"Besides being obviously really pretty and intelligent, Tina has a complete willingness to make an ass out of herself," says Shawn Levy. She's completely up for goofing on herself and being the butt of the joke, and that's very charming."
Tina Fey describes Claire as "a working mom of two kids, who, like almost everyone I know, is just a little worn out by the day-to-day life of raising your kids, getting them out the door, getting them to school, having a job, keeping a house clean. She's a good person who is just kind of worn into the ground a little bit. I certainly identify with how just physically tiring it is to be a parent and have a job - sometimes it feels like a real effort to just be present for your spouse."
So which would be scarier - being in a boring marriage or being chased by the mob (both of which the Fosters experience in the film)? "I would say that being married to a person in the mob would be the scariest," Tina Fey jokes.
Along their night-from-hell journey, Phil and Claire encounter a cavalcade of characters on both sides of the law. Shawn Levy's casting choices for these roles was sometimes unexpected - and always spot-on. His intent was to provide the story with a "Wizard of Oz"-like experience. "You're with your heroes, but along the way, they're being affected and changed by the people they meet, and I just thought wouldn't it be fun if at every turn of the road, you're surprised all over again by who has suddenly appeared in this movie. And the cast members fit the roles perfectly."
The surprise apparently wasn't limited to the audience. "I read the script," says Tina Fey," and I thought, 'Oh, these are really good parts for somebody.' I never thought we would get this lucky to have that caliber of people in all these different parts." Having what otherwise would have appeared to be small roles portrayed by big name actors only helps bring them alive, Steve Carell notes. "When you see them acted out, they're even better than they were on the page."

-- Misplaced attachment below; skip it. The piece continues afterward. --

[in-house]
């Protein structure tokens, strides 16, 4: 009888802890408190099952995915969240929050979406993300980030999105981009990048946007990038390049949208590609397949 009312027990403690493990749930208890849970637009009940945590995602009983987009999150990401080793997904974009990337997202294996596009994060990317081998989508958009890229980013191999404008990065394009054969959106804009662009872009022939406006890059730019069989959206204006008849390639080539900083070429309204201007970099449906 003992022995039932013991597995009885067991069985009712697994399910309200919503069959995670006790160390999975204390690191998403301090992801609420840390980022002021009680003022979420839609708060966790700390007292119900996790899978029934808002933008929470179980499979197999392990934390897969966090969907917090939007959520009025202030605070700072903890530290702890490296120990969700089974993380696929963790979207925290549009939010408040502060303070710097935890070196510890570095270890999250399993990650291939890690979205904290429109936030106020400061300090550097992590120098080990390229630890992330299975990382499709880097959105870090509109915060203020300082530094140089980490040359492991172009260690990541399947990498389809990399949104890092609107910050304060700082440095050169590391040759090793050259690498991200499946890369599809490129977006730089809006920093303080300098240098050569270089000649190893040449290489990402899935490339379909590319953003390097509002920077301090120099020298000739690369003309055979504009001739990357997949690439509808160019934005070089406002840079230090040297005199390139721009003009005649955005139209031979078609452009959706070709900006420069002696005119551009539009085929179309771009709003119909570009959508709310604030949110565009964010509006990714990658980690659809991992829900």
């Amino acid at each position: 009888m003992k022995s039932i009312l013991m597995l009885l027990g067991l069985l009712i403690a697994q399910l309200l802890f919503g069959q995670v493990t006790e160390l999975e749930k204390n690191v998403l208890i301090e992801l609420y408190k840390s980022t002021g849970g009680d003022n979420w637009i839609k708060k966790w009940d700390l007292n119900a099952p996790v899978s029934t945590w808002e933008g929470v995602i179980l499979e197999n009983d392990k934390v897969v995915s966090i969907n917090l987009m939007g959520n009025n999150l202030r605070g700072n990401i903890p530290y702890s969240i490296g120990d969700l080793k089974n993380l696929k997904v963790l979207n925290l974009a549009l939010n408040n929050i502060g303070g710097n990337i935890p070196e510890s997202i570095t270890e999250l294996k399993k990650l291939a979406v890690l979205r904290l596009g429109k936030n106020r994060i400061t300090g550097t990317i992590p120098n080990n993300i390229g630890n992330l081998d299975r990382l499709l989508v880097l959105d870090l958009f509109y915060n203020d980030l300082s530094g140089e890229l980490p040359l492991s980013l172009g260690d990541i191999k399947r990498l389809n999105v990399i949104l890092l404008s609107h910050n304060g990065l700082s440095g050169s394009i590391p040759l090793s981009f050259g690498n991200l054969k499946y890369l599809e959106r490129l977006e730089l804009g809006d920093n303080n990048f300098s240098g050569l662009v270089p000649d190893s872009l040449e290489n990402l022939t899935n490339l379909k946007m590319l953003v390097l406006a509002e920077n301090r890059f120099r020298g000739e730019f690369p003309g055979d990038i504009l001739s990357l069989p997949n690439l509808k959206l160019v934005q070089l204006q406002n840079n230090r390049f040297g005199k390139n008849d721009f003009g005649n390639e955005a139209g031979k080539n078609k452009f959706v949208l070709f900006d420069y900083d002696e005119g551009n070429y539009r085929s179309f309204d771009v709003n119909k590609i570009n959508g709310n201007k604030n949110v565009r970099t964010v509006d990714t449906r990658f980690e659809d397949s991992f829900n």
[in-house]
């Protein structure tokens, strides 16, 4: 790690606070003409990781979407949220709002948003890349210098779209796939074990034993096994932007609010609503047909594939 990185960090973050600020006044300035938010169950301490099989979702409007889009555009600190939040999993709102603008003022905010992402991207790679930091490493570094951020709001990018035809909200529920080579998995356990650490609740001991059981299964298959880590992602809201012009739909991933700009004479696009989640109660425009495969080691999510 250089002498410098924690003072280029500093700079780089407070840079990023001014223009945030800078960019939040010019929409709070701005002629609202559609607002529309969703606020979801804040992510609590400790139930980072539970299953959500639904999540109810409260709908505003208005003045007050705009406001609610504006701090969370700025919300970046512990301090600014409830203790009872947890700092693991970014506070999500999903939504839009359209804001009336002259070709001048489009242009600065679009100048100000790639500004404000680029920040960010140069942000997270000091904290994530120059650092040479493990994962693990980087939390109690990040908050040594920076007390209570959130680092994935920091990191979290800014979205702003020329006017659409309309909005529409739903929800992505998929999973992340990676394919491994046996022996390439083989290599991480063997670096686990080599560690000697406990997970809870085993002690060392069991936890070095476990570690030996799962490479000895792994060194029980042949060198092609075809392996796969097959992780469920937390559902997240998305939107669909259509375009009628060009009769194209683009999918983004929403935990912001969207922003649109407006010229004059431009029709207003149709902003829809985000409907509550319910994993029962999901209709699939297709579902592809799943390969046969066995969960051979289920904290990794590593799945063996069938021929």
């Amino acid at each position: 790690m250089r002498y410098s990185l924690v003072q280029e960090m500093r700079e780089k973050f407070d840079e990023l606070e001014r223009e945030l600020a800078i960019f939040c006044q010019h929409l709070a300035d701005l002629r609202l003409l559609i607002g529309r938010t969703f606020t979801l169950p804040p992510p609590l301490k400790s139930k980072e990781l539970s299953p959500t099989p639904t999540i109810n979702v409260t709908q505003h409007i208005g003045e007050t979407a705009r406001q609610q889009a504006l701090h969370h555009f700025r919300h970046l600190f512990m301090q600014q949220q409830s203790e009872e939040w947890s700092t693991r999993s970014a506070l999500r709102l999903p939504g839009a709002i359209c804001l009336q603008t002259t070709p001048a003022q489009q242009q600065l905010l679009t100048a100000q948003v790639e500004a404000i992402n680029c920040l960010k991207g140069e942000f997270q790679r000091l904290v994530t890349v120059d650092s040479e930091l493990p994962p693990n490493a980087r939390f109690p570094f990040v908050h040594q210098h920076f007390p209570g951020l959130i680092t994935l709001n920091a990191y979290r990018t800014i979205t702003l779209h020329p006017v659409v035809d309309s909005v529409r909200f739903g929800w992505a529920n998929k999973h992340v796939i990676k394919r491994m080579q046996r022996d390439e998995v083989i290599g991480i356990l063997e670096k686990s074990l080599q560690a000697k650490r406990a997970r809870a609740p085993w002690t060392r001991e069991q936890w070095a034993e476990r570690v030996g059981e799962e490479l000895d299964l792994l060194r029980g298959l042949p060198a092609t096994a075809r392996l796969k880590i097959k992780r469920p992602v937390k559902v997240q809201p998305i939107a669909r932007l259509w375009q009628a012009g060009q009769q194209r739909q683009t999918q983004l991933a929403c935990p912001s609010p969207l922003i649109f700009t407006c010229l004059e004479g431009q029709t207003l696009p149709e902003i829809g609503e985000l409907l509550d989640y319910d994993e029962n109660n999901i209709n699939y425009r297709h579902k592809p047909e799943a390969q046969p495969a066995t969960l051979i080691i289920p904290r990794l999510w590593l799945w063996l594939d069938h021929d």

And getting high-powered stars to join the Date Night team wasn't just a matter of coincidence. "So many people were so keen to find a way to work with Steve Carell and Tina Fey - they just found a way to make it work," says Shawn Levy.
Mark Wahlberg portrays a former real estate client of Claire's the pair turns to in the middle of the night. "I play a guy named Holbrooke Grant, who is a security expert who Claire and Phil come to for help," Mark Wahlberg explains. "They just catch Holbrooke at a bad time - he's with his beautiful Israeli girlfriend." The pair ends up turning Holbrooke's night upside down, as well.
Mark Wahlberg had the simplest costume in the entire cast. "There is no wardrobe - just a pair of silk genie pants," he recalls, noting that he regularly found himself freezing on the air-conditioned set. That the top half of his costume was missing (except for an ample supply of makeup covering Mark Wahlberg's countless tattoos), was a fact not lost on the female members of the cast and crew. "Mark was shirtless for three or four days," Tina Fey says, prompting a noticeable increase in the number of women who suddenly had additional tasks to address on set on the days he was on the job. "I had friends texting me, 'Can I get on the Fox lot and visit you today?'" Tina Fey laughs.
Also coming to the aid of the beleaguered couple is Taraji P. Henson, an Oscar® nominee for her work in "The Curious Case of Benjamin Button," who plays NYPD Detective Arroyo, who, though she doesn't exactly believe the Fosters "chased by bad guys" story, begins to become suspicious of a couple of her colleagues. "She's sort of a hero," the actress says.
Playing thugs Collins and Armstrong, who are after the Fosters (whom they believe are the Tripplehorns) are Common and Jimmi Simpson. Common is a familiar face to audiences for his role as a murderous cop in "Street Kings" and for his work as a musical artists (his hits include "Love of My Life" and "Testify"). Simpson has made occasional appearances as Lyle the Intern on "The Late Show with David Letterman."
Common describes the duo as "one of the many catalysts to get this mundane couple out of their comfort zone - mainly by shooting guns at them." The two are essentially hunters, he adds, noting, "I'm the muscle."
Collins and Armstrong's formidable boss is gangster Joe Miletto, from whom the Tripplehorns have apparently stolen something of importance that he wants back. The casting of acclaimed actor Ray Liotta as Miletto delighted Steve Carell and Tina Fey. "We were shooting a scene with Ray one night," recalls Steve Carell, "and Tina Fey looked over and said, 'I feel like I am in a 3D version of 'Goodfellas. Ray Liotta is actually walking up and talking to me.' It was like a ride at a theme park."